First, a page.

By: Patti Weaver

(Stillwater, Okla.) — An arrest warrant was issued Friday for a Stillwater man accused of stabbing the family dog with a knife and beating it with a hammer in February, court records show.

Bruce Patrick Jackson, 24, whose wife and sister-in-law, have obtained emergency protective orders against him, could be given as much as a five-year prison term and $5,000 fine if convicted of animal cruelty.

Stillwater Police Detective John Paul Johnson wrote in an affidavit, “While investigating a related threats and domestic abuse case, allegations of animal cruelty were made concerning Jackson,” whose estranged wife said “Bruce had stabbed the family dog with a hunting knife and beat it over the head with a hammer.

“At the time, she believed the dog was dead due to the injuries it sustained in that incident,” in February, the affidavit said.

She described the dog named Sunshine as a Labrador/Pitbull mix that was light tan with a white spot on its back paw, the affidavit said.

She said that the couple had lived together for about a year and then he “started to become mean and cruel” to her, the affidavit alleged.

“She said Bruce started punching walls and bought a hunting knife for no known legitimate reason. (She) said Bruce would kick and throw their first dog (not the same dog as in this case) across the room, or throw it outside where it would land on its head.

“(She) said she didn’t want the dog to get hurt, so she took the dog to the animal shelter and surrendered it,” the affidavit alleged.

She said his aggression got worse after they moved to another location in Stillwater, the affidavit alleged. “She said he punched holes in the walls and they argued often. (She) recognized that Bruce was controlling her,” the affidavit alleged.

She said “it really got worse in the week surrounding 2/2/2021 when Bruce killed their dog (which is the dog in this case.) (She) said Bruce had been mad at the dog all day because it defecated it the house. (She) said Bruce stabbed the dog with the hunting knife. (She) said Bruce then took the dog outside and hit the dog in the head with a hammer.

“She said Bruce told her that if he didn’t do that to the dog, then he would have done it to (her). She said she was scared and did not know what to do or who to call,” the affidavit alleged.

“In a follow-up interview with her on 3/9/2021, I learned that the dog in this case was not actually dead, but was in the custody of Animal Welfare. (She) said that a mutual friend was doing community service work at Animal Welfare and recognized the dog, who had been renamed Ruby at this point. (She) contacted Animal Welfare and verified it was their dog. (She) said she was told that a neighbor had seen the dog tied up to a tree behind the trailer park and called Animal Welfare,” the detective wrote in his affidavit.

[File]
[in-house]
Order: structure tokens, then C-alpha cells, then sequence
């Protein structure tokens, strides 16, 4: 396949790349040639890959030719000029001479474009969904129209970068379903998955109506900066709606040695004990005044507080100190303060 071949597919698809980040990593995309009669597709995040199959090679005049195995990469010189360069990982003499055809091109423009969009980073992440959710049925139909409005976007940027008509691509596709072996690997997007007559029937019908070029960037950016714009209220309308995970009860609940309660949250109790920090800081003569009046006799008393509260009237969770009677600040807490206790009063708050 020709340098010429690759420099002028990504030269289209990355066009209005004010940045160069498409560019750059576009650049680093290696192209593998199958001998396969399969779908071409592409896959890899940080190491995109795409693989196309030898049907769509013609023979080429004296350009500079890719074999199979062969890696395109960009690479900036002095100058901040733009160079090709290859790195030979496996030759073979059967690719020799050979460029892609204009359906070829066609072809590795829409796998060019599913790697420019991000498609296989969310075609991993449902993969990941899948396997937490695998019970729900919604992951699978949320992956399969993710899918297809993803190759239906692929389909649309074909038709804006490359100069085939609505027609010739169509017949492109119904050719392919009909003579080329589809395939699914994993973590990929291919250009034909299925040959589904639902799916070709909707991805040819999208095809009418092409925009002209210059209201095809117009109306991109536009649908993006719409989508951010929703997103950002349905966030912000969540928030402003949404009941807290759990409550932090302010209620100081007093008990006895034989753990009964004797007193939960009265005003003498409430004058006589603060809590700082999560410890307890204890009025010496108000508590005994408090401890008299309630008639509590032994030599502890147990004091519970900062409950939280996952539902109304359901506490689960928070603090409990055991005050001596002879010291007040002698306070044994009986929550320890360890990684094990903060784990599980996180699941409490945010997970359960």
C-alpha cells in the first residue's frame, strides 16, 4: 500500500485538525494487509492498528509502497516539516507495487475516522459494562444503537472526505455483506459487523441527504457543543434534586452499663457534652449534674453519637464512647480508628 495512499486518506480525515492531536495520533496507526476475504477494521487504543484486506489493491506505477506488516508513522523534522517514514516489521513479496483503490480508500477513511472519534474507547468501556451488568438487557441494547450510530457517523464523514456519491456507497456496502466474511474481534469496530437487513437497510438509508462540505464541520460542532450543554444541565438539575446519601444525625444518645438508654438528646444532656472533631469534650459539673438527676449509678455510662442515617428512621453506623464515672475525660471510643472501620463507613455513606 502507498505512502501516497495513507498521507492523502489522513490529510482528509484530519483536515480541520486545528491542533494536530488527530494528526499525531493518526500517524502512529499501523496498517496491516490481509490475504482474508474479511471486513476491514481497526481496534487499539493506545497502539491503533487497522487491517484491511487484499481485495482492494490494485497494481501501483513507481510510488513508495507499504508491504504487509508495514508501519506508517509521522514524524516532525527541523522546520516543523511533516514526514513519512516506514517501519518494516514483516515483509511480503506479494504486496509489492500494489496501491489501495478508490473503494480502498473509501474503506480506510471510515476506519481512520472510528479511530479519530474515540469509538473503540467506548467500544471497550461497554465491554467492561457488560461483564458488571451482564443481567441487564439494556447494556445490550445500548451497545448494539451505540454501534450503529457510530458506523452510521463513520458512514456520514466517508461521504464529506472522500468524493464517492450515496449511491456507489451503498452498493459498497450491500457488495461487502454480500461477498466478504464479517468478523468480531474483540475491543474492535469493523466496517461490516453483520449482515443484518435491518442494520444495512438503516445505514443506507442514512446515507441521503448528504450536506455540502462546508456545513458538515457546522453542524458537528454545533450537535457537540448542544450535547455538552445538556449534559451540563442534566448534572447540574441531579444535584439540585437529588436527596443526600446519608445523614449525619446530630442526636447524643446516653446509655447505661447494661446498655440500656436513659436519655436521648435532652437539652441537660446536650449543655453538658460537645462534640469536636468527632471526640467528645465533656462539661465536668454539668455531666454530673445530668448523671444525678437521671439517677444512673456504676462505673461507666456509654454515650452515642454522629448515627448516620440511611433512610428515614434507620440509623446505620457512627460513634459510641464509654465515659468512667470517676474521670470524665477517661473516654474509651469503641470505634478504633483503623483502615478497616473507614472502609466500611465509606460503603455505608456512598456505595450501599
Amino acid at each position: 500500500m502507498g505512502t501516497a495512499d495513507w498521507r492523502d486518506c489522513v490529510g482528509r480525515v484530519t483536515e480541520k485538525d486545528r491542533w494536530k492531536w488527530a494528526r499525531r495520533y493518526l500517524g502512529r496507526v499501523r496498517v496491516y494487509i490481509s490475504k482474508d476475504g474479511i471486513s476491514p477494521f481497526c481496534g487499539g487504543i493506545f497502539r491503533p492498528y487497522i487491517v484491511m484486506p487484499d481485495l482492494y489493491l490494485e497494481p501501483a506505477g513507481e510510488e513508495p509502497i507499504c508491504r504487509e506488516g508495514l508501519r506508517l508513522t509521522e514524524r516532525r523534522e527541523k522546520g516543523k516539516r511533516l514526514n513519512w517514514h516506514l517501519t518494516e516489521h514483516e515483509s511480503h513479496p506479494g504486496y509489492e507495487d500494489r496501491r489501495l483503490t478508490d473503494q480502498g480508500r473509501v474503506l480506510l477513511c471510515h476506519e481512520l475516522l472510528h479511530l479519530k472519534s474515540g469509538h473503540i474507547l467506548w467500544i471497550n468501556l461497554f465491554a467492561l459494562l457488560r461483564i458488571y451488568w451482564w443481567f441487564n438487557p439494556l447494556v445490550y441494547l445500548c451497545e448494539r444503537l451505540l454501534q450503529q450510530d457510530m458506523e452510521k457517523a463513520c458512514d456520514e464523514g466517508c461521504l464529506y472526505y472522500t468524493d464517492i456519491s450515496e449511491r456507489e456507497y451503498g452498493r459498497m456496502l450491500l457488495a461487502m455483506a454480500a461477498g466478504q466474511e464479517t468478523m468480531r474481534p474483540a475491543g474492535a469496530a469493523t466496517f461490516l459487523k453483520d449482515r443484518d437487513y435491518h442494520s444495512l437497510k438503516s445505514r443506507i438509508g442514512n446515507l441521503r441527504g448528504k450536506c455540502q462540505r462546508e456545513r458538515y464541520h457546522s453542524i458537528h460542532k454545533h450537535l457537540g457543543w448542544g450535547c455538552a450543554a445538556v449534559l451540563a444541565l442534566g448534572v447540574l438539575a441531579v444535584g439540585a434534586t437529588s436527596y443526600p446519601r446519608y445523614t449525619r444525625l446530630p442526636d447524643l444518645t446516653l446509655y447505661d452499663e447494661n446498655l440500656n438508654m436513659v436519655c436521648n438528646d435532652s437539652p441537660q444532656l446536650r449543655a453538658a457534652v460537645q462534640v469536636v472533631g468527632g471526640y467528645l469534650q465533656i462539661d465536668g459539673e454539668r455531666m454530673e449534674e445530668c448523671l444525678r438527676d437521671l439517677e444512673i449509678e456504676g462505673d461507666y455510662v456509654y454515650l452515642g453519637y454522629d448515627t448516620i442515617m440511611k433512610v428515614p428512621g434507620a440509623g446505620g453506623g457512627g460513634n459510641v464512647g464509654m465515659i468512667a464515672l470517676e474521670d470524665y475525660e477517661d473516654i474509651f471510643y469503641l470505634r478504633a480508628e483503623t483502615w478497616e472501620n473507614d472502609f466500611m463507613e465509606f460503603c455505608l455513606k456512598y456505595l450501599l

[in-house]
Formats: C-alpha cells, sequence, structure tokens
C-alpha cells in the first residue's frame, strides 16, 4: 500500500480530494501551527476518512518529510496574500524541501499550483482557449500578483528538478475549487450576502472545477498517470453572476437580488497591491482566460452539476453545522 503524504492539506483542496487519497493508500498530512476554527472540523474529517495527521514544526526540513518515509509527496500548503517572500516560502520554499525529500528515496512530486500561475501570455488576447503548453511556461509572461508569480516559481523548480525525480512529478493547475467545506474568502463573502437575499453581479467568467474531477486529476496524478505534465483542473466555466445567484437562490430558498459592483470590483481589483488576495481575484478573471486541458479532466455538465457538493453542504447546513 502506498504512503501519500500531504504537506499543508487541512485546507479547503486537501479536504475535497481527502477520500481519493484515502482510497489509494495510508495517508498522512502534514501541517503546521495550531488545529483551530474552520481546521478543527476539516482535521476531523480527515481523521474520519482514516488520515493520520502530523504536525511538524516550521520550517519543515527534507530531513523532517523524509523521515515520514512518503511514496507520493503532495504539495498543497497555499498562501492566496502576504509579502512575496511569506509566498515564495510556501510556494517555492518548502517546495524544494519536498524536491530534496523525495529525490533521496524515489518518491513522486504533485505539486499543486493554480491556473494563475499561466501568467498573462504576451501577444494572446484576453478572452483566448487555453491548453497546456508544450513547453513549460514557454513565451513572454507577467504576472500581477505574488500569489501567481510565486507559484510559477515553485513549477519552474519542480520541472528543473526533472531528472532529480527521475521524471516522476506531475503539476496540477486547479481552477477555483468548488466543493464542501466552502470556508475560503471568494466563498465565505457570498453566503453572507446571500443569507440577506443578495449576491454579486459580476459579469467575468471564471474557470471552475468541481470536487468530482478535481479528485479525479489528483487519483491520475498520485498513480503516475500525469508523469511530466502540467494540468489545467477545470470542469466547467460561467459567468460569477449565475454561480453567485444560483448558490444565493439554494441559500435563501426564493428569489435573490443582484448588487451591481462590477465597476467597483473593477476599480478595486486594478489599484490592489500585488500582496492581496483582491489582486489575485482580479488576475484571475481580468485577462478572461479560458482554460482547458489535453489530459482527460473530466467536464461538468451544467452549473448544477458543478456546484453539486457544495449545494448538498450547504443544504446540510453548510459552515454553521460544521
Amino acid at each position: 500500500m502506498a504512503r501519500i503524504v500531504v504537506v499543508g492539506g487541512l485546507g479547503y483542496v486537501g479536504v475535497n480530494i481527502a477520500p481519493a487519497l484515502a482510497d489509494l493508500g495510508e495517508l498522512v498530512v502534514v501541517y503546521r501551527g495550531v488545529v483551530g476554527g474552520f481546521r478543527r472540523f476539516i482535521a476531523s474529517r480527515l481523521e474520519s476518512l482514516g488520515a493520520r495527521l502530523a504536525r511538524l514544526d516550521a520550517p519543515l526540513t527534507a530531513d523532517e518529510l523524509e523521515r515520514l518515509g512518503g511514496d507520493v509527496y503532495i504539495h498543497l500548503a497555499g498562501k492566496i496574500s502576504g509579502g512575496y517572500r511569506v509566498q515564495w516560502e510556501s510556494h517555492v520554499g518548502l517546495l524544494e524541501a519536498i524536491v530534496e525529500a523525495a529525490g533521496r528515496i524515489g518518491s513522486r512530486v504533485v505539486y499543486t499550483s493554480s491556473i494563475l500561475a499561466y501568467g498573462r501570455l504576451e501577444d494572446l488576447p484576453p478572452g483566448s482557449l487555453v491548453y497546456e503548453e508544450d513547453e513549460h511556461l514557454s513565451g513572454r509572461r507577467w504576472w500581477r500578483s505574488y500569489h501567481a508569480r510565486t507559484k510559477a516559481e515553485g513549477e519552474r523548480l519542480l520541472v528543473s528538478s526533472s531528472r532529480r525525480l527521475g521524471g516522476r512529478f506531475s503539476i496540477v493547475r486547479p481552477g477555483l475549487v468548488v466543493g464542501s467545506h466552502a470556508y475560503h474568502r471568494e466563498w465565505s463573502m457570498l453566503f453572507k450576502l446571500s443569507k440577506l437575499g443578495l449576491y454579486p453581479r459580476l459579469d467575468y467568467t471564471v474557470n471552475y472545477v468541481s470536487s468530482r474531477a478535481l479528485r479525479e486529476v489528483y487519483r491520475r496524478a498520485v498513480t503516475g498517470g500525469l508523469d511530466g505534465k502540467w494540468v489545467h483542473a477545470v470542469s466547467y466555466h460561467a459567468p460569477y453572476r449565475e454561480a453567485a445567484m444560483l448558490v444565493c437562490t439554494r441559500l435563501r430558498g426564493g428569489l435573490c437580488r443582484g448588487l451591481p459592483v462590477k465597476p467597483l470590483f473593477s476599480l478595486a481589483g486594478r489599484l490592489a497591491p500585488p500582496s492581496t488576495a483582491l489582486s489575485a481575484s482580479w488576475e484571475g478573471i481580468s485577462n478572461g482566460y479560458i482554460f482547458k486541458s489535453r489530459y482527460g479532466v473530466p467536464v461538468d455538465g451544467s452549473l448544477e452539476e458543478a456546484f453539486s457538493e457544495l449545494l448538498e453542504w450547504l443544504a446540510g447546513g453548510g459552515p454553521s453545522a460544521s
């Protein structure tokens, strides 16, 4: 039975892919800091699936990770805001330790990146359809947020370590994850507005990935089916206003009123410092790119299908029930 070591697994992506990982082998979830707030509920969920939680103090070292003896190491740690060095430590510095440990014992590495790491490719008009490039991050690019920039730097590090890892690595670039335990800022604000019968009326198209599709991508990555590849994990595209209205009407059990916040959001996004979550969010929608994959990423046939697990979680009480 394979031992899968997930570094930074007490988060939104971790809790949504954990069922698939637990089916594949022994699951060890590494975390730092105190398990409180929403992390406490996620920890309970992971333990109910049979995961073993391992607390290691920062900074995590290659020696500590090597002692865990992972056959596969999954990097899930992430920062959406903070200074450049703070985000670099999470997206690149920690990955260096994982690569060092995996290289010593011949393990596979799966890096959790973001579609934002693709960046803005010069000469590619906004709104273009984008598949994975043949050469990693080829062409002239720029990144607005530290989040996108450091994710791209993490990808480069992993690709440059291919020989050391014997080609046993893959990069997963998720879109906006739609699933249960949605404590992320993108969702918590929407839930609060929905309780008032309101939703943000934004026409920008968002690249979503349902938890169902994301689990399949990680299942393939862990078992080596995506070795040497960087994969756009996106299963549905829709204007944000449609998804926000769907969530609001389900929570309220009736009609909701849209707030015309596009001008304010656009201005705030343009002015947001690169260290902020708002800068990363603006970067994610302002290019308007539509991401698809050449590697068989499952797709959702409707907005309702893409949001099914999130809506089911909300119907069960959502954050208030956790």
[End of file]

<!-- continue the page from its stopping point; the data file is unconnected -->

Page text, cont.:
An animal control officer “provided me with several photos of the dog in the bloody condition in which it was found, as well as photos of the scene where the dog was found, and photos of some bloody clothing. I also found the Facebook posts of Ruby made by Animal Welfare and the Humane Society of Stillwater, which show that the dog is alive and healing,” the detective wrote in his affidavit filed Friday.

The animal control officer reported that on Feb. 5 at 4:55 pm, someone called about a red hound and pit-type dog tied to a tree behind the 2800 block of E. Raintree Drive in Stillwater, the affidavit said.

“The dog was tied very closely to a mesquite tree (large thorns) and was bleeding badly. As we approached, we could see deep puncture wounds on the top of the head, side and flank. We removed the dog by cutting the rope that she was tied to the tree with, and were able to load her into the truck,” before taking the dog to the Cimarron Veterinary Clinic where the dog was treated and then returned to Animal Welfare, the detective wrote in his affidavit.

A neighbor said “he was walking his own dog around the back of the trailers in the park where the grass was mowed and saw the dog tied to a tree. He said there was barely any slack in the rope that the dog was tied with — so little in fact that if the dog tried to sit down, then it would be strangling itself. (The neighbor) said that when Animal Welfare officers cut the dog loose, he saw the bloody gash in its side,” but did not see who tied the dog to the tree, the affidavit said.

The detective wrote in his affidavit, “I attempted to contact Bruce for a further interview concerning what happened to the dog, but he did not have a phone number.” The detective left a message with the defendant’s relative for Jackson to call when he got off work, the affidavit said.

When the detective called the next day, the defendant’s relative asked that he not call again, but instead contact the defendant’s lawyer, the affidavit said.